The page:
Publications and Guidelines

Standards for Pulmonary Rehabilitation

Additional notes

The following results were demonstrated from the 2 year pilot:


Validated outcome measures utilised to demonstrate effectiveness i.e. CAT scores, EQ5DL-quality of life outcome measures.


A paired sample T test on the CAT score showed a significant improvement (p=0.001) An average change of 5 was achieved, with a change of 2 being noted as being clinically significant.


A paired sample T test on the EQ5DL showed a significant improvement (p=0.000).


80 % of patients were set individualised SMART goals and goal attainment was 85%.


Qualitative data was provided from 58 semi structured interviews. Qualitative analysis of this data indicated the values that the patients found from the service.   Patients had increased confidence in how to control their breathlessness and related anxiety, and improved knowledge of physiotherapy techniques to self manage their condition particularly during exacerbations.  Patients additionally reported heightened activity levels, resulting in patients being less housebound.  They also strongly valued the alternative provision of specialist support in the home instead of a hospital admission.

The following results are from the first year of the current project.

Through the introduction of a city wide service over the year over 600 patients have been supported with an average referral rate of 90 per month (compares with 19 patients referred per month in the pilot).   

CAT scores demonstrate an overall improvement of 4 pre and post intervention with on par improvements of quality of life measures as demonstrated in the pilot of improvements of average 13%. 

94% of urgent referrals are seen within one working day

76% of urgent referrals did not require a hospital admission, as the rapid (the majority same-day) provision of a specialist multidisciplinary team in the patient’s home allows effective management of the patient on the day, including review, engaging with the patient, educating on self-management techniques such as breathlessness strategies, airways clearance, nebuliser. a safe and effective home service utilised as an alternative to hospital admission.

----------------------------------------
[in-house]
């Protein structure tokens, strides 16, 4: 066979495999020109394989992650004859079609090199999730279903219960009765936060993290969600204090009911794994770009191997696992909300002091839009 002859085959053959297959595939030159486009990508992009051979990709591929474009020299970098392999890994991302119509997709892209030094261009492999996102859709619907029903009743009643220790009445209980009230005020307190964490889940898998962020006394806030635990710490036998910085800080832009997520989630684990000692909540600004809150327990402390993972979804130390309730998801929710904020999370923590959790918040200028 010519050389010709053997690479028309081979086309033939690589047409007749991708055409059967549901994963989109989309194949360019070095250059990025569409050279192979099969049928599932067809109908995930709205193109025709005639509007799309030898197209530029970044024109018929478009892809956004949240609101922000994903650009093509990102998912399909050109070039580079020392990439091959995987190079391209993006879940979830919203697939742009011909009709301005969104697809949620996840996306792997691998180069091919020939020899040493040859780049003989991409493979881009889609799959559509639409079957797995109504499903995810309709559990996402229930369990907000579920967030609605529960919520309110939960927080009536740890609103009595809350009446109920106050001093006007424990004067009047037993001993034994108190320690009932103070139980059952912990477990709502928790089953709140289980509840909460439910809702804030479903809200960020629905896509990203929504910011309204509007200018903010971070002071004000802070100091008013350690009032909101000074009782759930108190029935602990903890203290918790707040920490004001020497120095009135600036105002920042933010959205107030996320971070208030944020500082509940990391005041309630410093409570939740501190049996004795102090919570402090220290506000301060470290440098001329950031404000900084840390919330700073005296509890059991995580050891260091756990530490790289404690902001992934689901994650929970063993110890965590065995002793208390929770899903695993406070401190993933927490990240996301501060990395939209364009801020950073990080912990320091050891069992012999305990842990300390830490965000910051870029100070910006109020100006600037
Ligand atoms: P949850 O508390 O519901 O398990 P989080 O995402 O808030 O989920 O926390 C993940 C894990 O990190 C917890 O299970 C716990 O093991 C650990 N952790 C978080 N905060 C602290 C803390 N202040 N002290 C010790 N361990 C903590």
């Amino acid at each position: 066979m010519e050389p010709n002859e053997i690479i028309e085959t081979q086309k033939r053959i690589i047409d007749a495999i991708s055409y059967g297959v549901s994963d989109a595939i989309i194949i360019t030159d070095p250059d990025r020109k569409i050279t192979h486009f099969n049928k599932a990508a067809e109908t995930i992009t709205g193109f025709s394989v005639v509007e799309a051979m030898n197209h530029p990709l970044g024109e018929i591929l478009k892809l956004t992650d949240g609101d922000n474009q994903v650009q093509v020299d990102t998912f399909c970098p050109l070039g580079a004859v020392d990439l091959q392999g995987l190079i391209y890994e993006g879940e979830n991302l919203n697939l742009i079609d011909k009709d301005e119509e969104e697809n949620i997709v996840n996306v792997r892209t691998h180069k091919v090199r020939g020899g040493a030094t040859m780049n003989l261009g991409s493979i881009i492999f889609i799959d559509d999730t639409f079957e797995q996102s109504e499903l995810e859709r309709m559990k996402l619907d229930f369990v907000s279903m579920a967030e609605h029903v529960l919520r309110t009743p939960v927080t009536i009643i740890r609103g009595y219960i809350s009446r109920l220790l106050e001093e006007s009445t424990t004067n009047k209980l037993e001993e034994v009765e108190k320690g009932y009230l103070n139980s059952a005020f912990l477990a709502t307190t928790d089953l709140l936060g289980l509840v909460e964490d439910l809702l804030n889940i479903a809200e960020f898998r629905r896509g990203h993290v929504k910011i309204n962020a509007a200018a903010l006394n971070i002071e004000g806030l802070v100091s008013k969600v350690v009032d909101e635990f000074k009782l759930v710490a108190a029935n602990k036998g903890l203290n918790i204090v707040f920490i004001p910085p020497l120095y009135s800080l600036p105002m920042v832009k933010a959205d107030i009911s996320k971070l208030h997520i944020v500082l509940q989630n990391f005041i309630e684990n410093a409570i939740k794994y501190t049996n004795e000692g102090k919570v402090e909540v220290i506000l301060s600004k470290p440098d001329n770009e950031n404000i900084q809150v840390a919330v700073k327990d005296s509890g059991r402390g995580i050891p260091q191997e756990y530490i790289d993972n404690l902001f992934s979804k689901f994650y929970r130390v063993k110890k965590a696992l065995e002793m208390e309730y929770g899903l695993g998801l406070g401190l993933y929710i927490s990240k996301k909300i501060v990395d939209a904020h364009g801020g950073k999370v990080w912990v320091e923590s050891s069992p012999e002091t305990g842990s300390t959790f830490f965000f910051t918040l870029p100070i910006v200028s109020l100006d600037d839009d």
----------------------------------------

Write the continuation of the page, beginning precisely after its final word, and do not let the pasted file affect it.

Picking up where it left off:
81% of patients have person centred goals with them.  The ethos of the service is to devise goals that are centred around the needs of the patient and written collaboratively with the patient. This was completed with 81 % of patients.  Patients score these at the end of the intervention with 100% indicating complete success. 

The average attainment patients scored was 76%. 

Patients demonstrated improved levels of confidence in their own self management, reduction in the impact of disease, and improvement in activity levels.  They also were offered an alternative pathway to hospital admission by receiving safe and effective care within their home setting.  Physiotherapist skills and knowledge were enhanced through the acute respiratory assessment, and subsequent treatment of respiratory patient autonomously within the patient’s home.  Working within the multidisciplinary team approach, working towards person centred goals with links to the third sector ensure the benefits are continued into the future.